To see a free live demonstration of this recipe, join us at the Chicago Botanic Gardens for their Garden Chef Series. Katrina will be recreating her recipe on Saturday, July 4th at 1:30 pm and 2:30 pm, with samples!
Melanoma is the most aggressive type of skin cancer and requires an aggressive
approach to treatment; however, melanomas are not the only type of skin cancer nor are they the most common. Basal cell carcinomas (BCCs), which originate in the basal cells, or the deepest layers of the epidermal skin, are the most common type of skin cancer.
BCCs grow slowly and there is little risk that they will spread to other areas of the body. Yet, they should be taken seriously because treatment, if it comes too late, could require serious, often disfiguring surgeries and invasion into the nerves, which
can become painful.
Since BCCs develop in the deeper layers of the skin, they may appear minor on the surface of the skin while the tumor beneath could be significantly larger. If a tumor becomes too large, skin grafts and complex cosmetic procedures
might be required to repair the damage caused from the tumor’s removal.
How can you identify BBC in its early stages? Dr.
Shani Francis, Dermatologist at NorthShore, describes some common signs:
It is important to talk to your doctor or dermatologist about any changes you notice in your skin. Early detection of a BCC is paramount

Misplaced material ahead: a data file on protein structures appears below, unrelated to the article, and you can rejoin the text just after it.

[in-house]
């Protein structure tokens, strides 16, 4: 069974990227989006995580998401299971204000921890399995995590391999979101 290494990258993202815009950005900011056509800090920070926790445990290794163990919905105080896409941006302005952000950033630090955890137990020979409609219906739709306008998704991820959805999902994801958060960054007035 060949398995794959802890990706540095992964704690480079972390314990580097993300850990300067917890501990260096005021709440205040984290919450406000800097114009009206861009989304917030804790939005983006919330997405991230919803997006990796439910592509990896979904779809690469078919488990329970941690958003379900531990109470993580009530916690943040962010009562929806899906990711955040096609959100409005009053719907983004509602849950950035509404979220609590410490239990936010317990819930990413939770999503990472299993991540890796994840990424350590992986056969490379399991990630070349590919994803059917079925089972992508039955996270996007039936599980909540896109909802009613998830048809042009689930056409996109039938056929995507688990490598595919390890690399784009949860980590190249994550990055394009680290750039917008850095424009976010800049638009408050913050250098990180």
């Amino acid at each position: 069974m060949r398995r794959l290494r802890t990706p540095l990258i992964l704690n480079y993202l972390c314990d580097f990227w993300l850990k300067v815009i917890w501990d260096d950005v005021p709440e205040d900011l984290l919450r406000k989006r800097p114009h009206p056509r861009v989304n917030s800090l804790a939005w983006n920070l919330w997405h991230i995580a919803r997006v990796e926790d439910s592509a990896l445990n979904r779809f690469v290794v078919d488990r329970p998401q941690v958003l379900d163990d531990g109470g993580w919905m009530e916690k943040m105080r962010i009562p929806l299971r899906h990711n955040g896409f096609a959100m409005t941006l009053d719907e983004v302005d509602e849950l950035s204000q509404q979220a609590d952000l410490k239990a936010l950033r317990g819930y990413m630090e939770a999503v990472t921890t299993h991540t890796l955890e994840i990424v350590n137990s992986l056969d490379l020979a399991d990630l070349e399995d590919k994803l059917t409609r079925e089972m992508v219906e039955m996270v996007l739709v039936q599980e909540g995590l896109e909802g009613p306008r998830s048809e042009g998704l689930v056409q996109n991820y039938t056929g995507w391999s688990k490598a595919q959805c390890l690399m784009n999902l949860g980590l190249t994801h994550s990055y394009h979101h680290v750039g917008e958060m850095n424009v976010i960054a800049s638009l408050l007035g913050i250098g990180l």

to avoid difficult follow-up care and potential plastic surgery.
The warmer temperatures of late spring and summer mean more outdoor family time, from BBQs to pool parties,
but it’s important to make sure that time is safe for you and your kids. Most of us know to practice vigilant sun safety during the hottest months of the year, when the sun’s rays are at their most intense, but sometimes we forget it’s also
very important to protect against dangerous insect bites. Warm temperatures are just as appealing to insects as they are to Chicagoans ready to leave a long winter behind.
Most mosquito bites are irritating but otherwise harmless; however, some mosquitoes
can transmit encephalitis and West Nile virus, which can cause severe illness with symptoms like headache, high fever and bodily weakness. Ticks can transmit Lyme disease, which can be treated if recognized early, so look for flu-like symptoms and possible
rashes. Left untreated, Lyme disease can cause joint and muscle pain, fatigue, heart problems and neurological issues.
Kreindler, MD, Pediatrician at NorthShore, shares her tips for preventing insect bites and protecting against the illnesses they can cause all summer long:
How do you protect your family from summer insect bites?